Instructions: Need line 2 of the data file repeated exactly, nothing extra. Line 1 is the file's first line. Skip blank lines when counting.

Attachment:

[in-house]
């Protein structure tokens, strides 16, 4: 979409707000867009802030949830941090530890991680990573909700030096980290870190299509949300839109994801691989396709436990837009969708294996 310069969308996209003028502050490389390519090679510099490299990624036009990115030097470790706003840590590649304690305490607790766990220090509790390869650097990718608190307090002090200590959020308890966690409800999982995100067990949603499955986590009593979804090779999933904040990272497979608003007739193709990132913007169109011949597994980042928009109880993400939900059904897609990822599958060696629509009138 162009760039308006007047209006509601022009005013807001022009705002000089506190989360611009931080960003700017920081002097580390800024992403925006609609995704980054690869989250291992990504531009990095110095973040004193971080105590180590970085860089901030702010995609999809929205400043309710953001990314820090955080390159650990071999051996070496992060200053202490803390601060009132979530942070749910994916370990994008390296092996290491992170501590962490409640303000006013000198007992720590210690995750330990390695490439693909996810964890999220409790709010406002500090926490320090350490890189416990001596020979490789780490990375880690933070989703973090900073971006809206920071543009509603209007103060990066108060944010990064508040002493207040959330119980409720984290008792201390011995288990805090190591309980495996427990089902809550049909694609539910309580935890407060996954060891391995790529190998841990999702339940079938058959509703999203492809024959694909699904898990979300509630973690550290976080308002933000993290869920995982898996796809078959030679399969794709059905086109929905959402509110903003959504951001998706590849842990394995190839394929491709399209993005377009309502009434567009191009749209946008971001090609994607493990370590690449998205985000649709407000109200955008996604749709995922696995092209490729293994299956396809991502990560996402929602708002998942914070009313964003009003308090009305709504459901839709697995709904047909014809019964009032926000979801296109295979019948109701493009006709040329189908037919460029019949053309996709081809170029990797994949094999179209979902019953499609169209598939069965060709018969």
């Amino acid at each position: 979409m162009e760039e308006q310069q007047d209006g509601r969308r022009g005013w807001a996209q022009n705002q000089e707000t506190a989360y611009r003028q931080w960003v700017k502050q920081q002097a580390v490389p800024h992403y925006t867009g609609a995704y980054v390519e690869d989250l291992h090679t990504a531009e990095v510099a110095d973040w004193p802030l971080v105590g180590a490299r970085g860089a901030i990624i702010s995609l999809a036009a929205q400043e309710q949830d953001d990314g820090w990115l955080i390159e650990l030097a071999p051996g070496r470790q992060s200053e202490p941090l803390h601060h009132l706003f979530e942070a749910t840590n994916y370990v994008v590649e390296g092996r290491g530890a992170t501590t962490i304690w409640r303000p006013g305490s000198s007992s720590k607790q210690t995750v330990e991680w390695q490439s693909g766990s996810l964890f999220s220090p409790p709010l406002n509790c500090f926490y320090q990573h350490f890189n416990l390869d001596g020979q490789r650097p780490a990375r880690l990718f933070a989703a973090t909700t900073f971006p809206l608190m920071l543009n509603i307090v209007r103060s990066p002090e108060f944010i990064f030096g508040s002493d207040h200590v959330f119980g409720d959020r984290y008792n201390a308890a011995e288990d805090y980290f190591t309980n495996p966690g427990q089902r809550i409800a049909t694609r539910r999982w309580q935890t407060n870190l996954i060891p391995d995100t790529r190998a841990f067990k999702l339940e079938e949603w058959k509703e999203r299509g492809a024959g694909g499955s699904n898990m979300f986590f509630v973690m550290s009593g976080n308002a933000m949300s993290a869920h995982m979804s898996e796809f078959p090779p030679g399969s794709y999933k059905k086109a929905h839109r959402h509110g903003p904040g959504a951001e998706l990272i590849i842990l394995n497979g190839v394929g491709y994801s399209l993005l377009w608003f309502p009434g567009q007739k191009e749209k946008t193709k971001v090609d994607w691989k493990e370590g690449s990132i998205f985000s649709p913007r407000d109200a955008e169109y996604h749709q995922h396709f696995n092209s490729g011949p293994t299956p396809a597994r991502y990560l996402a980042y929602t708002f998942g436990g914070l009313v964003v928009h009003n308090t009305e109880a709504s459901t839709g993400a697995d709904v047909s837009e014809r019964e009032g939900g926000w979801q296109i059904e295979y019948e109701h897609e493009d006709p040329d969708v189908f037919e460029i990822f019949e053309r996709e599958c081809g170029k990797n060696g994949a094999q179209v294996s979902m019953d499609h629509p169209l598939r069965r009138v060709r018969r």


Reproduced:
């Protein structure tokens, strides 16, 4: 979409707000867009802030949830941090530890991680990573909700030096980290870190299509949300839109994801691989396709436990837009969708294996 310069969308996209003028502050490389390519090679510099490299990624036009990115030097470790706003840590590649304690305490607790766990220090509790390869650097990718608190307090002090200590959020308890966690409800999982995100067990949603499955986590009593979804090779999933904040990272497979608003007739193709990132913007169109011949597994980042928009109880993400939900059904897609990822599958060696629509009138 162009760039308006007047209006509601022009005013807001022009705002000089506190989360611009931080960003700017920081002097580390800024992403925006609609995704980054690869989250291992990504531009990095110095973040004193971080105590180590970085860089901030702010995609999809929205400043309710953001990314820090955080390159650990071999051996070496992060200053202490803390601060009132979530942070749910994916370990994008390296092996290491992170501590962490409640303000006013000198007992720590210690995750330990390695490439693909996810964890999220409790709010406002500090926490320090350490890189416990001596020979490789780490990375880690933070989703973090900073971006809206920071543009509603209007103060990066108060944010990064508040002493207040959330119980409720984290008792201390011995288990805090190591309980495996427990089902809550049909694609539910309580935890407060996954060891391995790529190998841990999702339940079938058959509703999203492809024959694909699904898990979300509630973690550290976080308002933000993290869920995982898996796809078959030679399969794709059905086109929905959402509110903003959504951001998706590849842990394995190839394929491709399209993005377009309502009434567009191009749209946008971001090609994607493990370590690449998205985000649709407000109200955008996604749709995922696995092209490729293994299956396809991502990560996402929602708002998942914070009313964003009003308090009305709504459901839709697995709904047909014809019964009032926000979801296109295979019948109701493009006709040329189908037919460029019949053309996709081809170029990797994949094999179209979902019953499609169209598939069965060709018969």